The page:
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The Daily Wildcat

The Daily Wildcat


Not just the average slacker

Colin Darland
Colin Darland / Arizona Daily Wildcat

It takes a special breed of student to successfully walk the fine line between juggling hobbies and maintaining studies, but that’s what these students do — quite literally.

Wednesday afternoons are a special time for members of the UA juggling club and slack liners.

“”I have a paper due tomorrow and this is just a necessity — we go every Wednesday,”” said astronomy sophomore Alex Dragotakes.

Their unique world lies secluded by the cover of trees just outside the Douglass building, and members say the experience includes food, conversation, friendship and fun.

“”I really like the people that hang out here,”” said plant sciences research assistant Sarah Hunter. “”They’re people I wouldn’t know otherwise.””

Members of the club come from all around — as students and alumni alike — to toss the day’s stresses away by juggling or balancing on a special tight rope called a slack line.

“”Slack lining is walking on a piece of webbing that has been tensioned between two anchors,”” said undeclared sophomore Bobby Walter. “”You can walk, sit, jump, lie down, juggle or do flips off of them. Some people even do yoga on the line.””

Getting started is the hardest part, he said, “”but what you’ll see is that you only improve after the first try.””

No matter the approach, both of these hobbies take a lot of practice, members say.

The hope of fine-tuning these skills is what keeps members coming back.

“”It’s a chance to practice and juggle with other people,”” said chemistry freshman Dominic Bergeman.

Bergeman admitted that he fell a lot in the process of learning the slack-line technique, but said it has not deterred him.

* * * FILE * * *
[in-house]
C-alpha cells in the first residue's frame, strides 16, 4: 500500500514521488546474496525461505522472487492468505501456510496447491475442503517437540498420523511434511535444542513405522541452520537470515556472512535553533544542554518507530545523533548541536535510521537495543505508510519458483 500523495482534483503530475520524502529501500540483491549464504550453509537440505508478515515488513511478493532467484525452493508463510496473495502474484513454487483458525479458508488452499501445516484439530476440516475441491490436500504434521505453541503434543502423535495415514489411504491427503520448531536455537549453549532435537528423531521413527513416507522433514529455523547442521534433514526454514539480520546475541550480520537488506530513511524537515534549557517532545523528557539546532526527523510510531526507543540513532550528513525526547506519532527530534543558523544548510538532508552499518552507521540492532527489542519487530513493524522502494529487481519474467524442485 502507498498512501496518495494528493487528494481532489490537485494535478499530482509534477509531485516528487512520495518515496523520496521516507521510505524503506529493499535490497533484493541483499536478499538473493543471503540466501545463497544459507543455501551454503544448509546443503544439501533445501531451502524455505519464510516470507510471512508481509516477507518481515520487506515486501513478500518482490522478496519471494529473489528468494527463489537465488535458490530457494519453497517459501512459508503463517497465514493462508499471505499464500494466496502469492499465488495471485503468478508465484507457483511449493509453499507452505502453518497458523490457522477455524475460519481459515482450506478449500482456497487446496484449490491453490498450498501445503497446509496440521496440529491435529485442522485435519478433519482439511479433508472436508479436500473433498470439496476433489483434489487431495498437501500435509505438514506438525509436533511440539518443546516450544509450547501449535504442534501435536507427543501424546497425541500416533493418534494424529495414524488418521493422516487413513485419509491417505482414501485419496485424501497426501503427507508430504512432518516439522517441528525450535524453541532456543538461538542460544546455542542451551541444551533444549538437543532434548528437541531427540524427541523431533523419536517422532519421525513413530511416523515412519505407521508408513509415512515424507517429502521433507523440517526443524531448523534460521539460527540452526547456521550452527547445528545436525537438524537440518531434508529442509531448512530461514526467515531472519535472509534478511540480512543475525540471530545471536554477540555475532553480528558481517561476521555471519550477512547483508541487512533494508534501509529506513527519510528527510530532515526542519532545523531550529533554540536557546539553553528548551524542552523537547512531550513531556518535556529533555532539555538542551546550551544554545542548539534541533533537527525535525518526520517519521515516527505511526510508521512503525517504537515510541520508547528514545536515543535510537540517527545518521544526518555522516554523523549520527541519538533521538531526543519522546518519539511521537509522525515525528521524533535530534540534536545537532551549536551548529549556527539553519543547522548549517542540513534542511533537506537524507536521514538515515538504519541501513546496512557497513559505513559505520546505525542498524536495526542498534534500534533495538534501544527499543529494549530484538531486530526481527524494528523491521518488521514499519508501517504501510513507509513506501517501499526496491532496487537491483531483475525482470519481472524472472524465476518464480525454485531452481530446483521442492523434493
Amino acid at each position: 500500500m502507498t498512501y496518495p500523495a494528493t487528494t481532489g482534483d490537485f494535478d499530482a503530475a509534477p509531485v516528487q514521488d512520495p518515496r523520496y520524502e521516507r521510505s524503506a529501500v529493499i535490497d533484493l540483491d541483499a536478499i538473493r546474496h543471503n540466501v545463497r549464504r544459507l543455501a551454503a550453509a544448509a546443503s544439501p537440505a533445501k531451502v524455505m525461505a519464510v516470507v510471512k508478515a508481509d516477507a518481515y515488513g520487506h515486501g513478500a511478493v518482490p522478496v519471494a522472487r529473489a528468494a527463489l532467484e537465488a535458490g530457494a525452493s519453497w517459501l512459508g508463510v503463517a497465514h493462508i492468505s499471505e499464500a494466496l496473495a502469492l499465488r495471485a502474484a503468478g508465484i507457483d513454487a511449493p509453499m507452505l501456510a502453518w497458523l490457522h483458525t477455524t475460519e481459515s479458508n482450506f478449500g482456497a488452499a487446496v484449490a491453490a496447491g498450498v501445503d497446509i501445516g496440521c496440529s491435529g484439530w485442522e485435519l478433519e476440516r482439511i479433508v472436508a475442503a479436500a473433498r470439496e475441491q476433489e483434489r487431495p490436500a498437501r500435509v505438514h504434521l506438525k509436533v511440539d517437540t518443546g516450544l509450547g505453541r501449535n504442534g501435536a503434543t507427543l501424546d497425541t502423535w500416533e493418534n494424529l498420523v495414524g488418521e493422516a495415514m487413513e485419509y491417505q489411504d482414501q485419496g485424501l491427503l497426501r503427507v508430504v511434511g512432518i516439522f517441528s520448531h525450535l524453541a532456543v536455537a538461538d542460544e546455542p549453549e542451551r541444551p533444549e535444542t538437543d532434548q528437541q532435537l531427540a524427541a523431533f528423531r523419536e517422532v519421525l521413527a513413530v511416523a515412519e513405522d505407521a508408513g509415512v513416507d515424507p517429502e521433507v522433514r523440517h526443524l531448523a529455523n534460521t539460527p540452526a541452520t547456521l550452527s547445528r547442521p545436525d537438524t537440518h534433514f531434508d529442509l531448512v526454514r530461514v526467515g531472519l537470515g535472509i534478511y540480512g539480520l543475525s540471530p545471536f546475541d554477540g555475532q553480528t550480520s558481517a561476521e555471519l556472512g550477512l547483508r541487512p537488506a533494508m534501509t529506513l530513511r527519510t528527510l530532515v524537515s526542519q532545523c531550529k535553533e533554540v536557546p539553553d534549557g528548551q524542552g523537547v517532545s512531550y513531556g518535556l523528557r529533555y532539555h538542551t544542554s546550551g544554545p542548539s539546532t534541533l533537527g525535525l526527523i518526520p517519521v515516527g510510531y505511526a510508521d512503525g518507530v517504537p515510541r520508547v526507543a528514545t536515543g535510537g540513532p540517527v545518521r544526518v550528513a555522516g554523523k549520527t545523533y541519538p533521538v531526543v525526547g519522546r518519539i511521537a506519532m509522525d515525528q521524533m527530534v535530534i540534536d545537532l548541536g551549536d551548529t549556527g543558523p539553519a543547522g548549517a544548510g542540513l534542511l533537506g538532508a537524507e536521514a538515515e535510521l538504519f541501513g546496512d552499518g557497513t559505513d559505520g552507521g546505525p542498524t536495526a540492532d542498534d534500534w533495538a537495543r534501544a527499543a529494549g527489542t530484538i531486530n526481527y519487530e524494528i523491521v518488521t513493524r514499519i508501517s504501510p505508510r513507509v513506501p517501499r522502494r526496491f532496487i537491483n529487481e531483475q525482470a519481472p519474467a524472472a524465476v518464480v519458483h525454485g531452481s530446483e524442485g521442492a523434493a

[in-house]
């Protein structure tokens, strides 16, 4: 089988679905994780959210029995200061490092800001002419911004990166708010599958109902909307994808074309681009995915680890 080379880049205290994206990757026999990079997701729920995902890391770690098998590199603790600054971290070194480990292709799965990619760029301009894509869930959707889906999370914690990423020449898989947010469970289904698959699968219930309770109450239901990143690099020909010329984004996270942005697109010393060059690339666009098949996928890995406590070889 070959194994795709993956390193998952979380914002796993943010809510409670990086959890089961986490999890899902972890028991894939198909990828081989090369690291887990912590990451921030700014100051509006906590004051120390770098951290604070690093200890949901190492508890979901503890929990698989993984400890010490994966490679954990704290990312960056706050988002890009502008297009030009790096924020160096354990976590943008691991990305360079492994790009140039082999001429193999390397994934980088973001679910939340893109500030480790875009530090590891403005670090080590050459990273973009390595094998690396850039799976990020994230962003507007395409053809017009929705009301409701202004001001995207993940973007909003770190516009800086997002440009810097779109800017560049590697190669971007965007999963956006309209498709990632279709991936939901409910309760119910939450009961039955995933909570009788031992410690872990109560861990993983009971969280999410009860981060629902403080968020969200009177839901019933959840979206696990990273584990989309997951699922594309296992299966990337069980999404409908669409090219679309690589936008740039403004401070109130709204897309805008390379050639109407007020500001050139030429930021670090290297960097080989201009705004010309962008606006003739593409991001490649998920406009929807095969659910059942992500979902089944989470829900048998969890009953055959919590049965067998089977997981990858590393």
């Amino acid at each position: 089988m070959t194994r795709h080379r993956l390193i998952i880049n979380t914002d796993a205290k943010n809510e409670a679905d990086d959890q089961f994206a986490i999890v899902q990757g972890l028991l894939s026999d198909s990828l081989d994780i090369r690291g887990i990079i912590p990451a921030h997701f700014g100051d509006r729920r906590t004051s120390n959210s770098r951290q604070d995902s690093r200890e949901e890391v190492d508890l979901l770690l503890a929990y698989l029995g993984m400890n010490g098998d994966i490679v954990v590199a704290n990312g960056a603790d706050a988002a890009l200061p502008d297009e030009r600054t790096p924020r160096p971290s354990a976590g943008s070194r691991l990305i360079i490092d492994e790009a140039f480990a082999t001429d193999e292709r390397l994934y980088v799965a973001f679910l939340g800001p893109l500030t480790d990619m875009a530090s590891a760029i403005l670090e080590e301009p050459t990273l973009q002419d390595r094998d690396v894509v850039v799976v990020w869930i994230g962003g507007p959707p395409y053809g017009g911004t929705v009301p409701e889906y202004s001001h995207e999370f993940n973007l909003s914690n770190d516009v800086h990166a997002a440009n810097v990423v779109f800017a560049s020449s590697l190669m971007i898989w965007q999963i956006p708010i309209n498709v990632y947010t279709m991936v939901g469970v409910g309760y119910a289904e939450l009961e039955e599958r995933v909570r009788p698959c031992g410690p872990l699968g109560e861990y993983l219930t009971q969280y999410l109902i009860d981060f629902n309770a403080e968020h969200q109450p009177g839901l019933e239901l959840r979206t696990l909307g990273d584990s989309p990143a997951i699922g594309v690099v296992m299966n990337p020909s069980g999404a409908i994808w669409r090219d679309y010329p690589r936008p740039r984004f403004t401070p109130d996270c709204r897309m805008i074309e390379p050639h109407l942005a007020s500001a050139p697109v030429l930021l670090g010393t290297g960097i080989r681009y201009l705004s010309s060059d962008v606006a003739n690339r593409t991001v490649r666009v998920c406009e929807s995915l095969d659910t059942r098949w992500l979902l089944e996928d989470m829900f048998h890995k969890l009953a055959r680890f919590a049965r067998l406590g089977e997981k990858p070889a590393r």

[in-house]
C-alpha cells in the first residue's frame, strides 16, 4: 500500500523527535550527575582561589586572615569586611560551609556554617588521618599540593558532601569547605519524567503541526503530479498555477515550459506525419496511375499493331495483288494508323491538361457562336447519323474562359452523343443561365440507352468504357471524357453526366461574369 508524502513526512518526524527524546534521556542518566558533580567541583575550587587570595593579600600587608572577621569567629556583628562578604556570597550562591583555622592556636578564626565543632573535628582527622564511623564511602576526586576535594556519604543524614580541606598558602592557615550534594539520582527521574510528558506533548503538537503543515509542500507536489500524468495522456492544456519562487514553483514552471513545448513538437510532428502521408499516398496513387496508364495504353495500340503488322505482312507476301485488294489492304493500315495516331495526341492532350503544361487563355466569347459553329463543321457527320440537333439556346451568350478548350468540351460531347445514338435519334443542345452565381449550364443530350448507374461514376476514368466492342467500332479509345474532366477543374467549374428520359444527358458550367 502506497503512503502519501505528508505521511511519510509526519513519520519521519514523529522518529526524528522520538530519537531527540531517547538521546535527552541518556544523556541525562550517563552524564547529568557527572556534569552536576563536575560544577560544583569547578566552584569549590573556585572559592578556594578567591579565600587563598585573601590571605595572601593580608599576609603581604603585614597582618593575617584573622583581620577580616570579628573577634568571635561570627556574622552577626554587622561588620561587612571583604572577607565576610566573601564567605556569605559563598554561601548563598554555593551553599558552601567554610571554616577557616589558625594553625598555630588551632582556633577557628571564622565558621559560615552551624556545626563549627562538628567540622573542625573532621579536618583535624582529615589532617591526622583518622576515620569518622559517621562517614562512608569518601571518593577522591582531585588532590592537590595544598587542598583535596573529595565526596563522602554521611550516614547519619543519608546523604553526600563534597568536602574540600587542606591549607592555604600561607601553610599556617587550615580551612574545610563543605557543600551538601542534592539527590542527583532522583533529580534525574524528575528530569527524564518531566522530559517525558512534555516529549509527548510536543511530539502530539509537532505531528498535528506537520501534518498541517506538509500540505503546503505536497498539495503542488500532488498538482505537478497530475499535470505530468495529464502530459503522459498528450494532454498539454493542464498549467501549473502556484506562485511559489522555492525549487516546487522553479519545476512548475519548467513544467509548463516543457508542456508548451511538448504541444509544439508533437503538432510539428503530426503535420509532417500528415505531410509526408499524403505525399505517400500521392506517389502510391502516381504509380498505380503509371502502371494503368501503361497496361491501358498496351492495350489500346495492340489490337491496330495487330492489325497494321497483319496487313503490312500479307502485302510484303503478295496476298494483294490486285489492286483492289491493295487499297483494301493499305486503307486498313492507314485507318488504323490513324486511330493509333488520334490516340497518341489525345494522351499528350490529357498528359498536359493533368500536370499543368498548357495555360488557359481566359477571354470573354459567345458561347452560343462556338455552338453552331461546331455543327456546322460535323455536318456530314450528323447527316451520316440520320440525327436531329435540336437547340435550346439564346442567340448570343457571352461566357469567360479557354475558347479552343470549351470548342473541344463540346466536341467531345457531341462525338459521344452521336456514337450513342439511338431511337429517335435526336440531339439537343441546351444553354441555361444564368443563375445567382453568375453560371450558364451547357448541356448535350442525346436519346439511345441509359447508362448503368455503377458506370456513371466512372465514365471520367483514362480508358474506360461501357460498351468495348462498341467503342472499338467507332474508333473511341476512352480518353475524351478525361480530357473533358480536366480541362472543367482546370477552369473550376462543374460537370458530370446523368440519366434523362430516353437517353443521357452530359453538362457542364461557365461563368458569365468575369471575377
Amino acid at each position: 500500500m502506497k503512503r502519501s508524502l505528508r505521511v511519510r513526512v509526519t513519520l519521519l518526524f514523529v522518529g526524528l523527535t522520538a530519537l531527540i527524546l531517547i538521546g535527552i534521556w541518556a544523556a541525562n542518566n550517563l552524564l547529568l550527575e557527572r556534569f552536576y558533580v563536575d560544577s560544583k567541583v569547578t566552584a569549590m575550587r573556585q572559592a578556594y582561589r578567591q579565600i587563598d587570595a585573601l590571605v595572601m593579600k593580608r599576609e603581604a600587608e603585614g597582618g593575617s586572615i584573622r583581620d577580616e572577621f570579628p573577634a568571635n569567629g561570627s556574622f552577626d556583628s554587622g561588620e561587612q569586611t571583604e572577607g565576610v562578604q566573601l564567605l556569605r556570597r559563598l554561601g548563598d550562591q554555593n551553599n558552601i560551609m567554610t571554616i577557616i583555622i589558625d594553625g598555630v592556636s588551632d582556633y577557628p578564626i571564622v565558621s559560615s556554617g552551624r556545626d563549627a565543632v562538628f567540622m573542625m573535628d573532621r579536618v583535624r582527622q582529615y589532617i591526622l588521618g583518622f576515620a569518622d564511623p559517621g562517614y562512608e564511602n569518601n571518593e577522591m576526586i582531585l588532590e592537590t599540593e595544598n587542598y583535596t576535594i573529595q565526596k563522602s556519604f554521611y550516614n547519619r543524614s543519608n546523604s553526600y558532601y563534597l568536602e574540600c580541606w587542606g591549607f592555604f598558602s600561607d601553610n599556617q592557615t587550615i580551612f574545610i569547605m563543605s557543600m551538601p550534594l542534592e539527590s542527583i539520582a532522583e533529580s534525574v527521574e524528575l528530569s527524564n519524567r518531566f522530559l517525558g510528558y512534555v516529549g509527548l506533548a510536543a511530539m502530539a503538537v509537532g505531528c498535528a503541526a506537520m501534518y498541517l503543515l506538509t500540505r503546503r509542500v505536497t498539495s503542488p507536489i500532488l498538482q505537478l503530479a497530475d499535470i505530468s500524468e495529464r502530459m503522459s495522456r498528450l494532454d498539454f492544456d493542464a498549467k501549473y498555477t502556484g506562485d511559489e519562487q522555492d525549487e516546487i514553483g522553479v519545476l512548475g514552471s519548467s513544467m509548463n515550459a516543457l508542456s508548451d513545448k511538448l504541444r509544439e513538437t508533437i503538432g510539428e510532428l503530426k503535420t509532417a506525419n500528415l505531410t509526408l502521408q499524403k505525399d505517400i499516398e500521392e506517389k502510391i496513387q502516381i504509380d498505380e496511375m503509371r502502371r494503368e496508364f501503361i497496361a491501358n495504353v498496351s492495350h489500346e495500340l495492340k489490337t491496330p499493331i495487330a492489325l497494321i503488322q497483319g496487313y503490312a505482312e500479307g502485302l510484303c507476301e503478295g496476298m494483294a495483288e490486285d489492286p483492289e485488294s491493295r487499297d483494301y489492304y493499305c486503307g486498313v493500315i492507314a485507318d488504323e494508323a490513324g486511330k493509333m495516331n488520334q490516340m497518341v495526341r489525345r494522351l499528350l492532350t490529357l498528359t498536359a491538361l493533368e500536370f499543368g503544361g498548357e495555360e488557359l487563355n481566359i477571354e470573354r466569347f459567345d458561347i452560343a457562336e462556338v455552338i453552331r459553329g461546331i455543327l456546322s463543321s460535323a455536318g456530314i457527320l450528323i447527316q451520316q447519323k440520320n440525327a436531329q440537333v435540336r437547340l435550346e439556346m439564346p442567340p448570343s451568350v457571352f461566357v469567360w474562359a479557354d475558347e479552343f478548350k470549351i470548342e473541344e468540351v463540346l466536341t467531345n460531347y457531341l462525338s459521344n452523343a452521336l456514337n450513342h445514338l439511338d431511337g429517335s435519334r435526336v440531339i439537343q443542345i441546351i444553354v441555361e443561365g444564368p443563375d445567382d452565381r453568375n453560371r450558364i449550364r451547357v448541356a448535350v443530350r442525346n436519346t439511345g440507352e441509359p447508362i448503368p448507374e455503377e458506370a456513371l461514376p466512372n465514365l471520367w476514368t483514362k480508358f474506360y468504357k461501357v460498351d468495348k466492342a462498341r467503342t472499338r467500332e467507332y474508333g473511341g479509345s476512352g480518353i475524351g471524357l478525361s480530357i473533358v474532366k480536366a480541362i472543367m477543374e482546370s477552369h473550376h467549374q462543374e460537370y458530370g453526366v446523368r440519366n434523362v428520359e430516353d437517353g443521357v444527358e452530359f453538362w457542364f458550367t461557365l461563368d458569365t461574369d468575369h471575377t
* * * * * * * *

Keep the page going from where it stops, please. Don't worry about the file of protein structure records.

“”I’m just clumsy and that’s probably why it takes me a while to learn,”” he said.

Practicing such feats draws a lot of attention, but members of the club say the reactions are usually pretty positive.

“”Nobody really acts adversely. We’ve never been yelled at or heckled beyond just a, ‘Don’t fall,'”” Walter said. “”A lot of people stop, watch, try it or cheer.””

Most people are always friendly and open to learn, Dragotakes added.

Hunter is even known to carry around an extra set of juggling balls, and is eager to teach any passerby willing to learn.

For her, this hobby holds a constant reminder that can hold true to anyone in everyday life.

“”Realizing that if you practice you’ll get better and you’ll get through the frustrations — that’s something that everyone can be reminded of throughout their life,”” Hunter said. “”It’s also just really fun to know that twice a week I set aside time to play, to juggle and to hangout with friends and not worry that the dishes aren’t done or the house isn’t clean.””

Beyond over-analyzing the nature of their hobbies, it’s really all just about having a good time.

“”This is a really nice, shady area that is kept up really well,”” Walter said. “”More than anything, it’s just meeting up with good people and having a good afternoon.””

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